Wednesday, May 24, 2017

AND, Still More Stuff RE Wednesday's Wisdom! (Facts about "Mary had a little lamb...")


Earlier today in an announcement (here on Blogger) re Wednesday's Wisdom, I explained that today, May the 24th, is the start of Fleet Week in NYC.

In the aforementioned entry, I included images of figurines related to sailors. It has now been brought to my attention by another figurine (the lamb featured in the image atop this entry), that in addition to 2017's Fleet Week beginning on May 24th, another event occurred in years long gone by. In 1830, on May the 24th, the nursery rhyme, Mary Had a Little Lamb, was first published by the Boston publishing firm Marsh, Capen & Lyon, as an original poem by Sarah Josepha Hale; and this poem was inspired by an actual incident!

According to Wiki, "As a young girl, Mary Sawyer (later Mary Tyler) kept a pet lamb that she took to school one day at the suggestion of her brother. A commotion naturally ensued. Mary recalled: 'Visiting school that morning was a young man by the name of John Roulstone, a nephew of the Reverend Lemuel Capen, who was then settled in Sterling. It was the custom then for students to prepare for college with ministers, and for this purpose Roulstone was studying with his uncle. The young man was very much pleased with the incident of the lamb; and the next day he rode across the fields on horseback to the little old schoolhouse and handed me a slip of paper which had written upon it the three original stanzas of the poem...' There are two competing theories on the origin of this poem. One holds that Roulstone wrote the first four lines and that the final twelve lines, less childlike than the first, were composed by Sarah Josepha Hale; the other is that Hale was responsible for the entire poem."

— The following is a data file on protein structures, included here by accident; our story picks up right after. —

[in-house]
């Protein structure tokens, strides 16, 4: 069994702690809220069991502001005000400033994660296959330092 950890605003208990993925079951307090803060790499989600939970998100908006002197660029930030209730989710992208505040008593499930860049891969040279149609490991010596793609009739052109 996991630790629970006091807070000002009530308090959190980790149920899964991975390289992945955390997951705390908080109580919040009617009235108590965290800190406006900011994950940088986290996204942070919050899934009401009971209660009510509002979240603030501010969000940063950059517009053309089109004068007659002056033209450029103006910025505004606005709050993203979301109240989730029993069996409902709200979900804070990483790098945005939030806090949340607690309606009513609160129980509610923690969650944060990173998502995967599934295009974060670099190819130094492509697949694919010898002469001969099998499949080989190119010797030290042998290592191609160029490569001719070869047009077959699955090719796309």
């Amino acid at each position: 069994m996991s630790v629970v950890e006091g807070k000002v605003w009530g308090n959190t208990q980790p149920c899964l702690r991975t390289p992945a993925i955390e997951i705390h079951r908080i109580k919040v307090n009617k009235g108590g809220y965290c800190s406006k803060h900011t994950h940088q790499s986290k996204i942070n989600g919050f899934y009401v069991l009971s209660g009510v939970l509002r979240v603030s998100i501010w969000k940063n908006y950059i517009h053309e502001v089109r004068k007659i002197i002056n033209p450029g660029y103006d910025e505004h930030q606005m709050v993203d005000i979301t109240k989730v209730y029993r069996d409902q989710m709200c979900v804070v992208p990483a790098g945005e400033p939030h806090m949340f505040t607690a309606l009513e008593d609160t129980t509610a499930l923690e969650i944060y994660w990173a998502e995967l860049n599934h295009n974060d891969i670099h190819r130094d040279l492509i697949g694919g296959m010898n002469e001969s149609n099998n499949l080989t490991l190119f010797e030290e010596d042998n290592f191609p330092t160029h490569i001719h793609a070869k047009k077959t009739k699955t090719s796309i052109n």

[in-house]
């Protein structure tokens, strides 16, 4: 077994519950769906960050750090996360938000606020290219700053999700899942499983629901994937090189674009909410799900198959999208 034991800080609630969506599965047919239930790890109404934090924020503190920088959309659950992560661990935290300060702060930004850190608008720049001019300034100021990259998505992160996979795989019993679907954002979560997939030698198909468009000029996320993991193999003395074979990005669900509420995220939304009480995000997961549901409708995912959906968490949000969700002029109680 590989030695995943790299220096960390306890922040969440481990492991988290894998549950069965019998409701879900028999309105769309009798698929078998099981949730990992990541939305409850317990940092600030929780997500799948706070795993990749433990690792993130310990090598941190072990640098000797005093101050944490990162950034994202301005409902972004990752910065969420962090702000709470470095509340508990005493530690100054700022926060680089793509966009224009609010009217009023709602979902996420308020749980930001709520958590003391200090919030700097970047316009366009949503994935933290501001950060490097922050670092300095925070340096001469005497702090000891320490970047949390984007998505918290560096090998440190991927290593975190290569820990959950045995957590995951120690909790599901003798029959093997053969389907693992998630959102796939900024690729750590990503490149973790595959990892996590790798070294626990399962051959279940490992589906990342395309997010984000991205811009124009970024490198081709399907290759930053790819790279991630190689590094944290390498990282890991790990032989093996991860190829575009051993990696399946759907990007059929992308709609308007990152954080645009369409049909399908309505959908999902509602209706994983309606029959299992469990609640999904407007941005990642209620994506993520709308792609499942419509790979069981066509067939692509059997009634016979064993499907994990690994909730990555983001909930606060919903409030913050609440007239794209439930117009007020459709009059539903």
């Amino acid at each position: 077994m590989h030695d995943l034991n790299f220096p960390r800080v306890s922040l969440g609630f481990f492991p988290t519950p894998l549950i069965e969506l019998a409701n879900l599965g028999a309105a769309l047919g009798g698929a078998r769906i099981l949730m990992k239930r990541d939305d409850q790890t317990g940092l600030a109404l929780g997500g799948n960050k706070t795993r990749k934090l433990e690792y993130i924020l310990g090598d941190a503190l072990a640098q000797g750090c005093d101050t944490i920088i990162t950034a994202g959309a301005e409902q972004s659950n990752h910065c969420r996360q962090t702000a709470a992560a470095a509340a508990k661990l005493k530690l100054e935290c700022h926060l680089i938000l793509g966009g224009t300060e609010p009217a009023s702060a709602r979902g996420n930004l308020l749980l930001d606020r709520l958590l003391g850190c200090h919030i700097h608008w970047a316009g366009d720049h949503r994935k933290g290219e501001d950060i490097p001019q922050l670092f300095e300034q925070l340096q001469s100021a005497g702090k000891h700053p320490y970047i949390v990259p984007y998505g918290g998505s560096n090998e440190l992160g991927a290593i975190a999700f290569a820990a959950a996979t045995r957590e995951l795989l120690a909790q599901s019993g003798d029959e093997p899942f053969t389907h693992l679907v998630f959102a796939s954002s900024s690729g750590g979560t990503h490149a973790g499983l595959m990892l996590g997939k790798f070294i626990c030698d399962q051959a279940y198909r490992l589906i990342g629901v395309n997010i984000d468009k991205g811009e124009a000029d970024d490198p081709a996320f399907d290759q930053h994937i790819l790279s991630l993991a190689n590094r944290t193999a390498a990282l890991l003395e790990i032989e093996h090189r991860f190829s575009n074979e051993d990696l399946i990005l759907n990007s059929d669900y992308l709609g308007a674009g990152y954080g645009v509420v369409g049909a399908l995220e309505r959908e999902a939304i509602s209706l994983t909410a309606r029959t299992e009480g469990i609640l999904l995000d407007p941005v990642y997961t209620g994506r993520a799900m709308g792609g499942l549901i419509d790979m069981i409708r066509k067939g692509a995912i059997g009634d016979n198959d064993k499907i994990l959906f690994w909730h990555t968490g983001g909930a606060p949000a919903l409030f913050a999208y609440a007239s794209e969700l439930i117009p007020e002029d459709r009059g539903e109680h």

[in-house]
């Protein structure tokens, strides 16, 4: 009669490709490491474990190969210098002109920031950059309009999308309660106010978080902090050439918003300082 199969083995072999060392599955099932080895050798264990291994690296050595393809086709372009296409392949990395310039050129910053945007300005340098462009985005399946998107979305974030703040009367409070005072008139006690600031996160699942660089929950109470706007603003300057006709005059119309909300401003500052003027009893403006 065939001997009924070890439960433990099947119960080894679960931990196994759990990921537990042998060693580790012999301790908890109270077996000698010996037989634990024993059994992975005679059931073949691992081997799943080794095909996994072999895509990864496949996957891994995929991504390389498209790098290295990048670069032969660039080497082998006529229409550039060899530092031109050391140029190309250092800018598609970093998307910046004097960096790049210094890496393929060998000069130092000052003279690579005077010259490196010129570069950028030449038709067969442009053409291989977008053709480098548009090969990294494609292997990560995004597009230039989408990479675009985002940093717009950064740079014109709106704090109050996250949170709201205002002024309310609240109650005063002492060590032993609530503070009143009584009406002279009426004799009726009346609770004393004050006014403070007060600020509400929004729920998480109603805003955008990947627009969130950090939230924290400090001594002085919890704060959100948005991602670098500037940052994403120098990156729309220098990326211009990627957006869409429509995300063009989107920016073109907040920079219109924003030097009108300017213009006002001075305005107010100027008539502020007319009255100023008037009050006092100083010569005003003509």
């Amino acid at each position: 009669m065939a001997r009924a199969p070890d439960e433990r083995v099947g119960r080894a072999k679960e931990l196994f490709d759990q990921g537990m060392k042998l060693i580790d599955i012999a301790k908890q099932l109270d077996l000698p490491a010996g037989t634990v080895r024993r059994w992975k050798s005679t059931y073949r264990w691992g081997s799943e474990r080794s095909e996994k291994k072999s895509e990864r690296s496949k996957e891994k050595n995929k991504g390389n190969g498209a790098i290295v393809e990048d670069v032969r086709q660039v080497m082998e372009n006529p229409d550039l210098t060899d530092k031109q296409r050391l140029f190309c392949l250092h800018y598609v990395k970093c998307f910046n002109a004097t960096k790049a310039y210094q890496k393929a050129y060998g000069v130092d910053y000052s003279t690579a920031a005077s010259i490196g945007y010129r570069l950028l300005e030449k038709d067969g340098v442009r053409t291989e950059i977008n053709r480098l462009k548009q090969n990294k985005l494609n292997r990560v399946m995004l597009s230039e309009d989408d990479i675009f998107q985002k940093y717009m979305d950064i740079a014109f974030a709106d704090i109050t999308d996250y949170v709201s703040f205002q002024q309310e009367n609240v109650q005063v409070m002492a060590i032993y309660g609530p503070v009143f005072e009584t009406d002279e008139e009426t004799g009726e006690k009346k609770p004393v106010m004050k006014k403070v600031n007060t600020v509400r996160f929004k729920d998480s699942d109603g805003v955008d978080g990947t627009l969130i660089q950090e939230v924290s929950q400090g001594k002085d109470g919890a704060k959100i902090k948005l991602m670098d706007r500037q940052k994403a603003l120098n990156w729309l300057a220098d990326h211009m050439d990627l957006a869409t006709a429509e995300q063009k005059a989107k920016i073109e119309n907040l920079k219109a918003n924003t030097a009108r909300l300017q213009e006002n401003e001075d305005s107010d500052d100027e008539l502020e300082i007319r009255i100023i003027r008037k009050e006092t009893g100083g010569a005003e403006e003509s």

Wiki goes on to say that "Mary Sawyer's house, located in Sterling, Massachusetts, was destroyed by arson on August 12, 2007.A statue representing Mary's Little Lamb stands in the town center. The Redstone School, which was built in 1798, was purchased by Henry Ford and relocated to a churchyard on the property of Longfellow's Wayside Inn in Sudbury, Massachusetts."

The aforementioned page includes illustrations and I've posted an example directly below.


Additionally, Wiki explains that "in the 1830s, Lowell Mason set the nursery rhyme to a melody adding repetition in the verses."

Mary had a little lamb, little lamb,
little lamb, Mary had a little lamb
whose fleece was white as snow.
And everywhere that Mary went
Mary went, Mary went, everywhere
that Mary went
The lamb was sure to go.

He followed her to school one day,
school one day, school one day,
He followed her to school one day,
Which was against the rules,
It made the children laugh and play,
laugh and play, laugh and play,
It made the children laugh and play,
To see a lamb at school.

And so the teacher turned it out,
turned it out, turned it out,
And so the teacher turned it out,
But still it lingered near,
He waited patiently about,
ly about, ly about,
He waited patiently about,
Till Mary did appear.

"Why does the lamb love Mary so?"
love Mary so?" love Mary so?"
"Why does the lamb love Mary so?"
The eager children cried.
"Why, Mary loves the lamb, you know,"
lamb, you know," lamb, you know,"
"Why, Mary loves the lamb, you know,"
The teacher did reply.

I'm not sure if these facts re Mary Had A Little Lamb will come up in conversation, dear reader, but if it does, you'll be able to chime in with non-fake news!

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